As far as the other restaurants go, I’ll be honest, I’ve never been a fan of Parrot Cay on the Magic and Wonder. It’s a fun place, but to me, it doesn’t fit into a cruise ship environment. I want a fancier environment, and that’s what you certainly get in the Dream's Enchanted Garden. As for the main formal restaurant, we enjoyed the atmosphere of both Triton’s (Wonder), and the Royal Palace (Dream), although the food was more of a standout for us at the Royal Palace, thanks to a spectacularly bad meal on one of our rotations at Triton’s. I guess it’s two-one to the Dream.
Again, it’s not fair to compare adults-only dining as a whole between the two, because with the Dream adding in Remy, it would win hands down, so I’ll just look at Palo here. Having had dinner in both, I can say with certainty that, while the atmosphere and decor on the Dream was so much better, the food was a big improvement on board the Wonder. Again, I’m struggling to split the two, so we’ll call it three-two to the Dream.
We spent a lot of time enjoying the Rainforest facilities in the spa on both ships, so that seems like another area that’s worth looking at. This is a clear win for the Dream, for the amazing hot tubs, and hot stone chairs for their wonderful views out to sea. Having said that, I was expecting to be very disappointed with the Rainforest on the Wonder, but actually I still really enjoyed my time here. Four-two to the Dream.
Now, despite all the wonderful adult lounges that the Dream added, with their superb theming, here’s where the Wonder surprisingly wins out for me. I think part of that was that we were cruising with a great group of friends, and had some really fun evenings with them, which wasn’t the case on the Dream. I also found some of the lounges on the Dream a bit intimidating if I’m honest. Don’t get me wrong, I loved the theming, but that put me off drinking in there in a way, while Diversions and the Cadillac Lounge on the Wonder were just so relaxed and welcomed. Four-three to the Dream now.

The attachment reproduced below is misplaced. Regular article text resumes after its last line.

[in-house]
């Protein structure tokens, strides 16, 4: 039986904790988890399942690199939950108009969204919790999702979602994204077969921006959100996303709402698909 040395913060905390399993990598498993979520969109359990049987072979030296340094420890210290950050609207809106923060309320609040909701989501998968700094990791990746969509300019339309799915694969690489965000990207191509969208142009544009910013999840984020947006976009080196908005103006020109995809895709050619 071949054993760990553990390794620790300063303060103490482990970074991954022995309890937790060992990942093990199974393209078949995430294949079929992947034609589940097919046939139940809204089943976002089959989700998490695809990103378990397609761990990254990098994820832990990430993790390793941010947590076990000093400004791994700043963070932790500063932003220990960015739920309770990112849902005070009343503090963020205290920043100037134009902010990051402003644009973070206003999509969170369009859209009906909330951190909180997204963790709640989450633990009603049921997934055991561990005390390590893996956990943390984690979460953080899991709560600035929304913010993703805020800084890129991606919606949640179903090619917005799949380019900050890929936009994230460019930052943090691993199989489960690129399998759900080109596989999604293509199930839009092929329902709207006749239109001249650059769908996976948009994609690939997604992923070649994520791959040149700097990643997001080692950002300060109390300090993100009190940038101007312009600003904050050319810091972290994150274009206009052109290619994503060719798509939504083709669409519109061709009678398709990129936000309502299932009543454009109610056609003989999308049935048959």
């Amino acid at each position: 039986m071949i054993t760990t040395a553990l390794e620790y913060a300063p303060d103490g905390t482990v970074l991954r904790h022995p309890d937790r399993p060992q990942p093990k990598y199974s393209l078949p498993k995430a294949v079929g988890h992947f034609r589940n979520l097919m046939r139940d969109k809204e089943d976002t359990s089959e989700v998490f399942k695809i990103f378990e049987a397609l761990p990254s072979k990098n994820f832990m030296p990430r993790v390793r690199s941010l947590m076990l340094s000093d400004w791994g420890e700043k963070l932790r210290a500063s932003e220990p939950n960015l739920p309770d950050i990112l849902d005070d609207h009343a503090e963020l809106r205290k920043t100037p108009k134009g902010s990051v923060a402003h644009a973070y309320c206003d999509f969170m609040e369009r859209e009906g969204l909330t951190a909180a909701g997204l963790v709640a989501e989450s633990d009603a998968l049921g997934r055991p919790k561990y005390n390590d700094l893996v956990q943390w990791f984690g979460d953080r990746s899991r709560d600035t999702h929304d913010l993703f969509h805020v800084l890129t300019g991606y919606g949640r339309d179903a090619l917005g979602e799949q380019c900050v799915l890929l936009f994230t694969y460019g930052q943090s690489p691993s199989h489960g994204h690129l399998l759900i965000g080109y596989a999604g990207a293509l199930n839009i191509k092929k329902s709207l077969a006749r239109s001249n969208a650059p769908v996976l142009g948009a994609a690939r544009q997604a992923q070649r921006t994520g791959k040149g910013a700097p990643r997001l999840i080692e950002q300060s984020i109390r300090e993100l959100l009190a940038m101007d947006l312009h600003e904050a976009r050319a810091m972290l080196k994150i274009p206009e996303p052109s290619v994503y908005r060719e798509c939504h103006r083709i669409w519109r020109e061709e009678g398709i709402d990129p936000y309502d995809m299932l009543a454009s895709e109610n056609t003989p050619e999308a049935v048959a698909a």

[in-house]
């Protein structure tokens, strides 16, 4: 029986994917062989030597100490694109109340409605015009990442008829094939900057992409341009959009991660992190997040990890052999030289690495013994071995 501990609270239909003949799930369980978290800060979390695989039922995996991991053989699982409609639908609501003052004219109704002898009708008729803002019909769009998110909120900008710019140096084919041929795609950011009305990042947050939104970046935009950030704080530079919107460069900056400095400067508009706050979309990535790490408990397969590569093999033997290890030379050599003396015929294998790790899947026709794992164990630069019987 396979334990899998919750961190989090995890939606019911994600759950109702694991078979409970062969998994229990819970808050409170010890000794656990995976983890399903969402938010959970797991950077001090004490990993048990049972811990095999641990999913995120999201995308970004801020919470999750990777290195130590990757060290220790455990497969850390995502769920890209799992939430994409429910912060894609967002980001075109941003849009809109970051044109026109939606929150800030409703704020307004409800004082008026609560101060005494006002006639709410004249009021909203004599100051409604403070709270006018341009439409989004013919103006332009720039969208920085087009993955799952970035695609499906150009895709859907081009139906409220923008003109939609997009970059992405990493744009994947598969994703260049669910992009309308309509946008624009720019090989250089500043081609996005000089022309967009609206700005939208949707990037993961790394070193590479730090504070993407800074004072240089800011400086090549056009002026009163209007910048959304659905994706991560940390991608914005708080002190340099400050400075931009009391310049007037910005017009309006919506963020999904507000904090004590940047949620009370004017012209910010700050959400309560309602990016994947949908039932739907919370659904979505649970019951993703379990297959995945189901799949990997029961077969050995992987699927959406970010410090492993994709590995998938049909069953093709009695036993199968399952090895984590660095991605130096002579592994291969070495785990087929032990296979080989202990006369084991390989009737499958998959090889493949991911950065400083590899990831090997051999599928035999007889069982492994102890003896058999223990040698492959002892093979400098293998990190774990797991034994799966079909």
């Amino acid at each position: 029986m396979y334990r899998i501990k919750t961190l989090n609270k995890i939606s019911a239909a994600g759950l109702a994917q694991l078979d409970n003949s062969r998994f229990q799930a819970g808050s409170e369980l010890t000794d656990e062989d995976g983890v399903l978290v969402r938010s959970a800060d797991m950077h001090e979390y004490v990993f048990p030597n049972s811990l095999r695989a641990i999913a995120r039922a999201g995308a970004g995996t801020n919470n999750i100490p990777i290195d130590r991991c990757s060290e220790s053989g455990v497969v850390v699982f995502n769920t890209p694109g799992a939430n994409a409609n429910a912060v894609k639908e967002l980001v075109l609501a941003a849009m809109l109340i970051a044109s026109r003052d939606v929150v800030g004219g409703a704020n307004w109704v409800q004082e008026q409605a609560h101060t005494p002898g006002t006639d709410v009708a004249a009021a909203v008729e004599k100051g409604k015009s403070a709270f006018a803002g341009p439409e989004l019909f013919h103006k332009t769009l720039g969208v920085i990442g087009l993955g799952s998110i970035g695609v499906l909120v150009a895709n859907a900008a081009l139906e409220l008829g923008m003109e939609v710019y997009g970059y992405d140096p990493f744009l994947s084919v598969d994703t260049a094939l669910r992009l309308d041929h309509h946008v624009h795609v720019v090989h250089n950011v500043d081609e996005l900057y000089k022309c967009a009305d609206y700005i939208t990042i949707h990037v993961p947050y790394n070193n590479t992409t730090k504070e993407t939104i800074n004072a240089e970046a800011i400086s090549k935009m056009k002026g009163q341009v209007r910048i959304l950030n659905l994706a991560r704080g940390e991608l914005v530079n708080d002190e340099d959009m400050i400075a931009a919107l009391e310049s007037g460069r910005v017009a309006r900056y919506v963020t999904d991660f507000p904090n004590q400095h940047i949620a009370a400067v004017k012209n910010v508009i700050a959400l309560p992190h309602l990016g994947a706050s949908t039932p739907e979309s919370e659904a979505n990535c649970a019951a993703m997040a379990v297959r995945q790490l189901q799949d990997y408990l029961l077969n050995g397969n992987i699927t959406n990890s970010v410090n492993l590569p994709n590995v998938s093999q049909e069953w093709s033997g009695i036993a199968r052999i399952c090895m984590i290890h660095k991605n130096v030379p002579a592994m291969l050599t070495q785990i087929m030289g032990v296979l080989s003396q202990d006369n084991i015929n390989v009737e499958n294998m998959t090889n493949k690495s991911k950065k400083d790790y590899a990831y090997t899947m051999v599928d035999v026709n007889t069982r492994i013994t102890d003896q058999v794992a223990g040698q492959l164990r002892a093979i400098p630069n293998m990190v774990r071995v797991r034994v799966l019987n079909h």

I think the one other area I have to mention are the swimming pools. Well, here the winner is clear – the Dream, with the addition of the AquaDuck! Having said that, on an Alaskan cruise, the pools weren’t a great draw, particularly for the adults, who obviously felt the cold much more than the kids did, so we didn’t feel as if we’d missed out on anything.
Well, that leaves the final score from me as five-three to the Dream, but in a way it doesn’t actually matter – and that was the biggest discovery I made during our time on the Wonder. Going into this cruise, I thought the ship would be such a disappointment to me, but in all honesty, it wasn’t. Someone told me before our cruise that it wouldn’t be, as the scenery would make up for it, and she was right, but there was more to it. The Wonder had a lovely intimate feeling to it that the Dream will never have, due to its sheer size.
It makes cruising on both ships a very different experience, but both experiences are still well worth doing. So if you’re concerned about going back to one of Disney’s older ships, or taking a cruise on one of those ships, now that there’s one new ship in circulation (and another on the way), don’t worry. Whichever ship you pick from the Disney Cruise Line, you’ll have a perfect cruise.
Disney Dream - atrium
Looking down on the atrium below. - photo by chezp
|About the Author: Cheryl and husband Mark live in England and love to travel, particularly to Disney, and they have made numerous visits to destinations across America and Europe. They recently completed their tour of every Disney theme park around the world, which culminated in their visit to Japan, including the Tokyo Disney Resort. Click here to view more of Cheryl's articles!|